Without a doubt, the simplest way to access the database is to use the function DatabaseTables.  Here is an example of its use:

DatabaseTables ("database.db", "table0", "table1", "table2");

This has the effect of declaring at runtime the new classes table0, table1, and table2!  Now, you can access the columns in those tables like so:


 You can assign a new value to the column:

tablename.columnname = newvalue;

So, a program snippet that would "publish" a table from the database might look like:

DatabaseTables ("database.db", "table0");  // open the database and table0
for (table0.FirstRow; table0.NextRow;)
	// call a function to put out three columns
	TableRow(table0.column0, table0.column1, table0.column2);

For more on database access, see Database Access.

Outputting to Client

You can output to Client in several different ways:

The Client Object

A Client object example:

x = "Hello, World.";
Client << x << "<br>";
Client << 123.45;  // outputs the character representation of the number.
Client << // outputs the name of table0

Using <$ and $>

When the special lexemes <$ and $> are recognized by the CloudWriter processor, the text between the <$ and $> are taken to be literal  HTML (embedded HTML) that should be sent to the browser.  Example:

<$Hello, World.$>

is equivalent to writing:

Client << "Hello, World.";

The typical use is for larger sequences of HTML.

When embedded HTML needs to be merged with content generated by the CloudWriter script, surround the CloudWriter expression with <? and ?>.  Example:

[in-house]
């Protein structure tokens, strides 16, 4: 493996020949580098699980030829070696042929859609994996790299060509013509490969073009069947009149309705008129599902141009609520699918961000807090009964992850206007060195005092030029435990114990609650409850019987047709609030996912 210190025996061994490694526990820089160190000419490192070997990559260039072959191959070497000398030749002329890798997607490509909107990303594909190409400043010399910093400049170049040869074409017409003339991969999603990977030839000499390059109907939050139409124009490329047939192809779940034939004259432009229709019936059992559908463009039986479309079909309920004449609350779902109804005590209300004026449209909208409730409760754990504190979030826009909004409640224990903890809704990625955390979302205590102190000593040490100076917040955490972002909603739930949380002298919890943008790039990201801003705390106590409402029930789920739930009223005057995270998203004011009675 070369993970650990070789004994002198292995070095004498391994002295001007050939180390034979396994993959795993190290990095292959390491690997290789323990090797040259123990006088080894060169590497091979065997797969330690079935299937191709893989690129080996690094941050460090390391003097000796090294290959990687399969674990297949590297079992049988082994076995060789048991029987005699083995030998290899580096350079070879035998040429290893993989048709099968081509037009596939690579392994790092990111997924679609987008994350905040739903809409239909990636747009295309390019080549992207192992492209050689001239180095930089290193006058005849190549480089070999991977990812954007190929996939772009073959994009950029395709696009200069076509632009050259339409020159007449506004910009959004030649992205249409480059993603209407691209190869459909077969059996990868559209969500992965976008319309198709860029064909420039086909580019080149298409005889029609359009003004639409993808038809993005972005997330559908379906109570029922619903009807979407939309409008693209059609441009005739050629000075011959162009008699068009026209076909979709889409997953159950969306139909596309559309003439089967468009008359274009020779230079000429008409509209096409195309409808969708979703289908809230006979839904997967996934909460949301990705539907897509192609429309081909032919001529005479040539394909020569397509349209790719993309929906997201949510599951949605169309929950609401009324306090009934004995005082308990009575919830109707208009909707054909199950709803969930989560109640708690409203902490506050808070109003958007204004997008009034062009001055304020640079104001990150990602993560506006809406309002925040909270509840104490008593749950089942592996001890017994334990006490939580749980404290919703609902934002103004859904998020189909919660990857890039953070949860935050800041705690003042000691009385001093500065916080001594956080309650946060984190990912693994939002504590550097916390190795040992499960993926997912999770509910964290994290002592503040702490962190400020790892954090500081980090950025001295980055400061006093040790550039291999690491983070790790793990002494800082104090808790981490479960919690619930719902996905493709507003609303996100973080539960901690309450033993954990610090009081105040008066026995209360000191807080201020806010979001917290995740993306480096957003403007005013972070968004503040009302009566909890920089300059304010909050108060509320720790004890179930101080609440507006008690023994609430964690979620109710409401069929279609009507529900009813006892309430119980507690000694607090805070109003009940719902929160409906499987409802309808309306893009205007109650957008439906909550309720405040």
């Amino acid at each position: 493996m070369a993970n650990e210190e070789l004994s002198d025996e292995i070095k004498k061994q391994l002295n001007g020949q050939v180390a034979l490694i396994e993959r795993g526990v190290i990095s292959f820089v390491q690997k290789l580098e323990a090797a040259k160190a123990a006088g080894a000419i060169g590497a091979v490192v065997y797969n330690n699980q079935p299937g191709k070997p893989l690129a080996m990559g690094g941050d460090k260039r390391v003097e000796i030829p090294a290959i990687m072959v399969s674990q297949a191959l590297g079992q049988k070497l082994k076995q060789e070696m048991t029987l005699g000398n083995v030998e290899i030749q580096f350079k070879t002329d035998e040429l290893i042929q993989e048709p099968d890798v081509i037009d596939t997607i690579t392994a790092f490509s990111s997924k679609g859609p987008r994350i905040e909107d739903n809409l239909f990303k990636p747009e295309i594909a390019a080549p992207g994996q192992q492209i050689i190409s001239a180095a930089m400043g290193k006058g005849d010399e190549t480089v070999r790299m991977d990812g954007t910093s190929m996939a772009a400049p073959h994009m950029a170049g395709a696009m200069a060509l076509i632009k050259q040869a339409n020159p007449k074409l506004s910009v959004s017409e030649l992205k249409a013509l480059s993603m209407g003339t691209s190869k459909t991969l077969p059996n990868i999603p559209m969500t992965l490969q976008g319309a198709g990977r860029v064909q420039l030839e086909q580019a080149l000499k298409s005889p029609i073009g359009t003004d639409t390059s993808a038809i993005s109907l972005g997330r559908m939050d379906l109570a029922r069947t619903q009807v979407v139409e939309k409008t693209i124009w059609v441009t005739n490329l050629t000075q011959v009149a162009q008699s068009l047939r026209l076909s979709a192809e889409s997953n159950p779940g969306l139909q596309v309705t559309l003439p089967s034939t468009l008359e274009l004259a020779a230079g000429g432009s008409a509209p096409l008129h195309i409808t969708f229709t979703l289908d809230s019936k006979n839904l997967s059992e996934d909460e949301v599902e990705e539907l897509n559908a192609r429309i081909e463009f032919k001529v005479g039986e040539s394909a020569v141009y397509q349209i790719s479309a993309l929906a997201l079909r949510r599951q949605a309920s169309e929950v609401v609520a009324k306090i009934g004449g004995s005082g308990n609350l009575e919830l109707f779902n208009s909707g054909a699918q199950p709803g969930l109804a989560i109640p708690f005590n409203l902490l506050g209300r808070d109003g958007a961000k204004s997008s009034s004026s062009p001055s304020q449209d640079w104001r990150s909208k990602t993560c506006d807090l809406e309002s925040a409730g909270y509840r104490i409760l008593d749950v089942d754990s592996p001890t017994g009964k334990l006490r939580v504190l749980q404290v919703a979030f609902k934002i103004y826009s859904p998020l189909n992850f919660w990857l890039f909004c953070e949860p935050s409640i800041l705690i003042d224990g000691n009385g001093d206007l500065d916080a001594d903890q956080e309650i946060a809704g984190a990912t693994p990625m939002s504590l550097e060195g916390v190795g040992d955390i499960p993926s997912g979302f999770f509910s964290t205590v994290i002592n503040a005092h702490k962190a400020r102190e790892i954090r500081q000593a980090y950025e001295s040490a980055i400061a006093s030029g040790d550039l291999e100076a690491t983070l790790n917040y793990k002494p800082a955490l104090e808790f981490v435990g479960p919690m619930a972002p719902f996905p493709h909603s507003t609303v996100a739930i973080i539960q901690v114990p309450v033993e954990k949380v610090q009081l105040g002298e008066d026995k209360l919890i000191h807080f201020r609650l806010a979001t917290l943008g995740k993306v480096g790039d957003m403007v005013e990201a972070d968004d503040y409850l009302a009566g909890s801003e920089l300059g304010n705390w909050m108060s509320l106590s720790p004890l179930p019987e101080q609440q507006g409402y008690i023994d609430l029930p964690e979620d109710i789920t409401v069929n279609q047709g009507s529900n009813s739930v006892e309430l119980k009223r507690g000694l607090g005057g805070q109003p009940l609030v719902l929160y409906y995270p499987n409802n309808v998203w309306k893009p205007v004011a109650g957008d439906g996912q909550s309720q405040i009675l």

<$The answer is: <?answer?>.$>

Using the Include function

When the HTML you want to emit is more conveniently stored in an external file, such as one built using programs like FrontPage and Dreamweaver, use the Include function.

The Include function has the form:

Include(filename, args ...);

Here's what happens:

Running a CloudScript Program

You run a CloudScript program by referring to it in an URL.  Example:

If there are arguments, they appear in the usual place: & ... etc

In the case above, the CloudScript will be processed.  The global variables arg1 and arg2 will be defined prior to execution of the "script".  NOTE:  a script contains only executable statements; no declarations.

If there is an argument called "eppfunction", the referenced file will be treated as a "full program" with a set of global function, class, and object declarations.  The value of eppfunction will be taken as the function to call and that function will be called with 0 or 1 arguments.

If query variables are defined (all the stuff after the "?" in the URL), they will be defined as global variables.  Also, all the variables will be placed in a table called "_QueryValues".  Thus, you could refer to eppfunction as _QueryValues["eppfunction"];

If you just want to see the source for a CW program, just supply the argument ListSelf.

If you don't want to execute the program, just supply the argument NoRun.

So, if I want to see the source for, the URL would look like

John Elkins ( 16 Sep 2002